Kentucky mine served by both CSX and NS enters bankruptcy

RELATED TOPICS: COAL | EAST | NORFOLK SOUTHERN | CSX
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A CSX train prepares to flood load at Premier Elkhorn Coal's prep plant at Myra, Kentucky, in summer 2012. The plant is now owned by Cambrian Holding Company, which recently filed for bankruptcy protection.
Chris Anderson
BELCHER, KY. — A coal operator in Eastern Kentucky with loading operations served by both CSX Transportation and Norfolk Southern Railway has filed for bankruptcy protection in anticipation of a possible sale of the company.

According to court documents, Cambrian Holding Co. filed for Chapter 11 bankruptcy protection in U.S. District Court in Lexington, Ky. According to a statement issued by the company following the June 19 filing, the company "will explore a sale process under court supervision."

Cambrian Holding Co., which lists its headquarters as an address at Belcher, Ky., near Elkhorn City, listed nearly $21 million in debt with its 20 largest creditors. S&P Global reports that Cambrian listed assets totaling between $10 million and $50 million and liabilities between $100 million and half a billion dollars. A federal judge granted approval following the filing for Cambrian to continue paying employee wages and benefits, including health care costs.

Cambrian Holding Co. is the corporate holding entity for numerous coal mining operations. Among those are Perry County Coal in Hazard, Ky.; Premier Elkhorn Coal near Dorton, Ky.; and Clintwood Elkhorn Mining LLC, which operates at Feds Creek, Ky., and Hurley, Va. Perry County Coal is served by CSX off the railroad's former L&N Rockhouse Subdivision. CSX also serves Premier Elkhorn at the Myra prep plant on the Sandy Valley & Elkhorn Subdivision, a coal branch off CSX's former C&O Big Sandy Sub. Norfolk Southern serves both Clintwood Elkhorn Mining operations off its former N&W Buchanan Branch which connects with both the Pocahontas Division in West Virginia and the Clinch Valley District in southwest Virginia. Those operations currently load several trains per week and were listed in a statement from Cambrian as the company's primary operating locations.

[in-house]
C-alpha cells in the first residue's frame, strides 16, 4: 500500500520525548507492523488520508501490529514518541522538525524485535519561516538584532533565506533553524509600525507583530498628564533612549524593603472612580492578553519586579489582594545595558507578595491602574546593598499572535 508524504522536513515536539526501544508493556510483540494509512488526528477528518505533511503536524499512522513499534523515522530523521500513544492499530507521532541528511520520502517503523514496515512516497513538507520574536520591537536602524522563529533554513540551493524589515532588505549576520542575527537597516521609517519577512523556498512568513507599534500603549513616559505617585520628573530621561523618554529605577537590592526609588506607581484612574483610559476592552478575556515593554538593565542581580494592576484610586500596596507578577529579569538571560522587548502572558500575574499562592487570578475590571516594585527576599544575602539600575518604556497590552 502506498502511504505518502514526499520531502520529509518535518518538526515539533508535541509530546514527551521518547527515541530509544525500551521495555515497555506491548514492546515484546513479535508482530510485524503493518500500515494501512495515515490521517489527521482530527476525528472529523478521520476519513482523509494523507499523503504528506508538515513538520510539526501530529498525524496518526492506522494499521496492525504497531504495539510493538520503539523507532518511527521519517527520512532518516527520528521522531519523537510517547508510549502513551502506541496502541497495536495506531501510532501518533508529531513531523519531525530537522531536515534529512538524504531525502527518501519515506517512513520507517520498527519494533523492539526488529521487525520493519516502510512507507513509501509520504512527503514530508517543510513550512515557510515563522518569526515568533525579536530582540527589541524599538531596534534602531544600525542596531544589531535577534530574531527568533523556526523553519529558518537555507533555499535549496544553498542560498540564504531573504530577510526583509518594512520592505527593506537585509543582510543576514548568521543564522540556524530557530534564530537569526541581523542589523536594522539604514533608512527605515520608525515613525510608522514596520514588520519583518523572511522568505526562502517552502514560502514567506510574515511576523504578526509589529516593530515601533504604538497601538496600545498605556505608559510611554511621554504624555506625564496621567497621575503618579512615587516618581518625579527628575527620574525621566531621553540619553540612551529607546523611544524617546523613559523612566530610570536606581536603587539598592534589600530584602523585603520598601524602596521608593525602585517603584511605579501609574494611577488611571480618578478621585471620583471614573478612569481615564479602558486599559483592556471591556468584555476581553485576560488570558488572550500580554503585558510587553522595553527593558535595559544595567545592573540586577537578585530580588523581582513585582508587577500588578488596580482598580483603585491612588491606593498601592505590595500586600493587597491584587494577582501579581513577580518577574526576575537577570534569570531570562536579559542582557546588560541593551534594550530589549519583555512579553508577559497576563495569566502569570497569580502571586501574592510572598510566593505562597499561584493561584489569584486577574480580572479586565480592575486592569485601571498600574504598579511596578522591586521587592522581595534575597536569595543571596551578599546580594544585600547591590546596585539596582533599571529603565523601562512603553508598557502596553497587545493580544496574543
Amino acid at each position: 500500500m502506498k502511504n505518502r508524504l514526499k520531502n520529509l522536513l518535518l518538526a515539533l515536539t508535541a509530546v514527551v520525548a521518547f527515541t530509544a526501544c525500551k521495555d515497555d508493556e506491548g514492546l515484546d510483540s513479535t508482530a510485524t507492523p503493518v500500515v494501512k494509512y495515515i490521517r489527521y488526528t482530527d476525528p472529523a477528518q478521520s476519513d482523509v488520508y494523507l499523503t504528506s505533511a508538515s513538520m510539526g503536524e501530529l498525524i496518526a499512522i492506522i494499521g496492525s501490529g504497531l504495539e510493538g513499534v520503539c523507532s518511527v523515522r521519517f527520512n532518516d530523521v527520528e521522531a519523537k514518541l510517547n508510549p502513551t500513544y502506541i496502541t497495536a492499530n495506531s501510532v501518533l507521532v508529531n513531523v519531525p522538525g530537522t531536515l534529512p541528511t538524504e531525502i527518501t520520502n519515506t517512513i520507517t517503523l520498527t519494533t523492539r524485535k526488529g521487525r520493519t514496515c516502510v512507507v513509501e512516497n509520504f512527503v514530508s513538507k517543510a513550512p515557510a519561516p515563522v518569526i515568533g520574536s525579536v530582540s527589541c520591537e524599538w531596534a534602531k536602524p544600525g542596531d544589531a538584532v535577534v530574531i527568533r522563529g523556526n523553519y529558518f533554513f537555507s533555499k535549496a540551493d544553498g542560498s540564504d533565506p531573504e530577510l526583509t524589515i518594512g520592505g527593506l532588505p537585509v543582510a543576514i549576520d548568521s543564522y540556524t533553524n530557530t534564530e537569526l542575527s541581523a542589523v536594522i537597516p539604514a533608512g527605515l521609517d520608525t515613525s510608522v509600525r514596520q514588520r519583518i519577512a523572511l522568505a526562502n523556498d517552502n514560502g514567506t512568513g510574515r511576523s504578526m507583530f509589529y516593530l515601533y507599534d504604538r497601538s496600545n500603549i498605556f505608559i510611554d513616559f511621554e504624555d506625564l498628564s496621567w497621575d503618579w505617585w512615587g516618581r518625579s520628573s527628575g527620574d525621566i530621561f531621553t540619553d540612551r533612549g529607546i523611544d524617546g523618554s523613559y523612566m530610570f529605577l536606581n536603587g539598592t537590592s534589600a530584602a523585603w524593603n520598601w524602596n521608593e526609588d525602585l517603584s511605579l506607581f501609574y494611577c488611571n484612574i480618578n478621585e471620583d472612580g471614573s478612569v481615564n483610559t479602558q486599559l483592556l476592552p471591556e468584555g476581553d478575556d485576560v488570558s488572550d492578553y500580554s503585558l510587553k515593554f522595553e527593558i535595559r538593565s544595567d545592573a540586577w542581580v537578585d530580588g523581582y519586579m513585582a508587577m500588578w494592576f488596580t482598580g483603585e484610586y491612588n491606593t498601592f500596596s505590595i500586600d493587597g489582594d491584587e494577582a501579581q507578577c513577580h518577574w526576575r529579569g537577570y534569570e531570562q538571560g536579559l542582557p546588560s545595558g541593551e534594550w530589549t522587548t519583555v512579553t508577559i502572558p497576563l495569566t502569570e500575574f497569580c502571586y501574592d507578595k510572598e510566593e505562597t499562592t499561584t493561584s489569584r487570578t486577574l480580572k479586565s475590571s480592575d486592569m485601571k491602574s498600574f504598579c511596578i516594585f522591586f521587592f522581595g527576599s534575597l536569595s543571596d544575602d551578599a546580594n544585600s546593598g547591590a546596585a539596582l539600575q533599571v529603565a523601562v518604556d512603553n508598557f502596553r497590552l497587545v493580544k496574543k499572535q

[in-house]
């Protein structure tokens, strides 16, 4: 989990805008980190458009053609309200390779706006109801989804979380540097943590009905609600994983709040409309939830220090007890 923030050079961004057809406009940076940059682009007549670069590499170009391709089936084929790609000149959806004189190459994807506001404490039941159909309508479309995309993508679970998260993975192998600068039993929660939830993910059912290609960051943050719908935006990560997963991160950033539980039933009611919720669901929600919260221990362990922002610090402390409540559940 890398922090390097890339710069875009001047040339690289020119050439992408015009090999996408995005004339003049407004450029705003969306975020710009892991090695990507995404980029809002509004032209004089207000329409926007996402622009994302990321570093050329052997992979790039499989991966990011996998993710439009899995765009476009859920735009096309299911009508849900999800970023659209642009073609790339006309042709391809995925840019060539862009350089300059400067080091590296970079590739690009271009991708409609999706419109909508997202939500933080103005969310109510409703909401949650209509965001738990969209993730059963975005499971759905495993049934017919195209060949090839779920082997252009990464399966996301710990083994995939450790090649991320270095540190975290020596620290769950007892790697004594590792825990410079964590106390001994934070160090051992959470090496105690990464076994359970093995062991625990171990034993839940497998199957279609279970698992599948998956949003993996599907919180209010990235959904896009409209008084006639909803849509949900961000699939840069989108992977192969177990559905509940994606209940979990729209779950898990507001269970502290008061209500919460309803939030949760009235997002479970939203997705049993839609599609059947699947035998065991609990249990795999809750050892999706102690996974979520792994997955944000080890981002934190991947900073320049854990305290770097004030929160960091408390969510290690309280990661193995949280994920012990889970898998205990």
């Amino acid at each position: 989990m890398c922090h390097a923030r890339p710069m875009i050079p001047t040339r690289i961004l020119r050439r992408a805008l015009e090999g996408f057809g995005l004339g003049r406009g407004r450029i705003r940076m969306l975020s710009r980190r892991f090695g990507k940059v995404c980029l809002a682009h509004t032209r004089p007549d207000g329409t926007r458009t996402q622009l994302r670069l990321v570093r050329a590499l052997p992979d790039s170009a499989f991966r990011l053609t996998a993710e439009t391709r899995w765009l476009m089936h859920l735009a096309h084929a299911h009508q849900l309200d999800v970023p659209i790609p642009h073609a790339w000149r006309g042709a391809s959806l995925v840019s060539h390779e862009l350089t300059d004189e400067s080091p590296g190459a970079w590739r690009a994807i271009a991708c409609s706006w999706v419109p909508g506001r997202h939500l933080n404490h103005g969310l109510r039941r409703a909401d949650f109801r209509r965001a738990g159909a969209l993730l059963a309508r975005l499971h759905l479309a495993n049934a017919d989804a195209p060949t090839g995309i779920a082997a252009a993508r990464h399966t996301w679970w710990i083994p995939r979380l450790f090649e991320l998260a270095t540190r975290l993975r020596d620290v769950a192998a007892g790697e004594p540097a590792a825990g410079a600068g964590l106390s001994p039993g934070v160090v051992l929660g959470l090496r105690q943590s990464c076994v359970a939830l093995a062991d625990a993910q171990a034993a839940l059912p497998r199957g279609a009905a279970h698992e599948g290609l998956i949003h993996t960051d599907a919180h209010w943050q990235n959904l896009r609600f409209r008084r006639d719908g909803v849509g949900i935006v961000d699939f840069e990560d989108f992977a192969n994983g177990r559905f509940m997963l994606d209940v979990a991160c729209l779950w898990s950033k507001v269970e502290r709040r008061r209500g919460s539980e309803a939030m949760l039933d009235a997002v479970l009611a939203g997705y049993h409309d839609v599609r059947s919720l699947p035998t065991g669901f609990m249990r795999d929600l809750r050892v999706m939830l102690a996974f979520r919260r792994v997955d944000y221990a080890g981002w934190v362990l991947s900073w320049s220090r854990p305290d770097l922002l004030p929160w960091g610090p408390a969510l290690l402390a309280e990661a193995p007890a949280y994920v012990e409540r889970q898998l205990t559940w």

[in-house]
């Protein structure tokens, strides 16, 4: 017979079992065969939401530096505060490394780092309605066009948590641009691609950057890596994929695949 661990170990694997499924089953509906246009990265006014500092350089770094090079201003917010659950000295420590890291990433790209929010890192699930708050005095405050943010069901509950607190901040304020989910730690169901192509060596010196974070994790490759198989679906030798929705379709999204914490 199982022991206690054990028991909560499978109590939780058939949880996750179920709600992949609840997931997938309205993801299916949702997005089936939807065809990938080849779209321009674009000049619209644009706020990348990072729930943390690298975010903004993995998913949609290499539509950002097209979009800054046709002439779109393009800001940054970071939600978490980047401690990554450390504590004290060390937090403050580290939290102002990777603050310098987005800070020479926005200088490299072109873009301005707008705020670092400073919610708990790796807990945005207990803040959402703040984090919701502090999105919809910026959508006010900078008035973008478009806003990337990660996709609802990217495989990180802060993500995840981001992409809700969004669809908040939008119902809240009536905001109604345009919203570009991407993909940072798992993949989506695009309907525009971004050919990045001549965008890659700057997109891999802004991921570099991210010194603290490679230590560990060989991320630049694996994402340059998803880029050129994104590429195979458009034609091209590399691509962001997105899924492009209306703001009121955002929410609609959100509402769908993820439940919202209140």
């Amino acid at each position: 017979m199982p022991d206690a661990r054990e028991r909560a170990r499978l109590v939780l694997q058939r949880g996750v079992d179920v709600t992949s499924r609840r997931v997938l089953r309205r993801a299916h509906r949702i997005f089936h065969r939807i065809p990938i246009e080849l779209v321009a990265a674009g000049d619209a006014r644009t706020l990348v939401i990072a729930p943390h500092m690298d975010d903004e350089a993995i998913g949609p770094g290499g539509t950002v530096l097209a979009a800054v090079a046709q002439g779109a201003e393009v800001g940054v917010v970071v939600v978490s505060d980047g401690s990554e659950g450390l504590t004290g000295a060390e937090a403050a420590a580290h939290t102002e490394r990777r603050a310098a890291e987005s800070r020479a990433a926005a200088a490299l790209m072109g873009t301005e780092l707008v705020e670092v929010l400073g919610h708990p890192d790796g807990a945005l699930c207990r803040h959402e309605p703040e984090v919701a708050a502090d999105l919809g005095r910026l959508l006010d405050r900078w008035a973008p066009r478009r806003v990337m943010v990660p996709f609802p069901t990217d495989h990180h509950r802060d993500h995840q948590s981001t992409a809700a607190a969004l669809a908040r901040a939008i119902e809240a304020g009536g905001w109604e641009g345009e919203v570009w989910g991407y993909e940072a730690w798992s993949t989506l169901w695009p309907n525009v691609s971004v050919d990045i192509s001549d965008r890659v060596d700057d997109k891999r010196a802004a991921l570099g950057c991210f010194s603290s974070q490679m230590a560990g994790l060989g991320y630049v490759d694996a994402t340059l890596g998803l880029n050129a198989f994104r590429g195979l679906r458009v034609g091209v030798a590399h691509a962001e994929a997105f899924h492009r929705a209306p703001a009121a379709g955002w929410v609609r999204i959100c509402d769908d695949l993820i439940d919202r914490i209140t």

According to a report by legal industry newsletter Law360, Cambrian Holding Co. President Mark Campbell, in federal bankruptcy filings, blamed falling coal prices nationwide and the company's purchase of Teco Energy, which formerly owned and operated Premier Elkhorn's Myra prep plant, for its financial trouble. As part of the purchase of Teco, Cambrian agreed to pay workers compensation and black lung liabilities, which were self-insured by Teco. The purchase eventually led to a lawsuit against Cambrian Holding by Teco for a failed payment. The Law360 report also says the extended downturn in the coal industry further hampered Cambrian's ability to raise more revenue. A statement by Campbell issued last week following the Chapter 11 filing says the company's mines will continue to operate, and that the bankruptcy filing will allow the company to prepare for an eventual sale.

Calls to Cambrian Holding Co. and to the law firm in Lexington overseeing the bankruptcy filing were not successful.

NEWSWIRETrains News Wire

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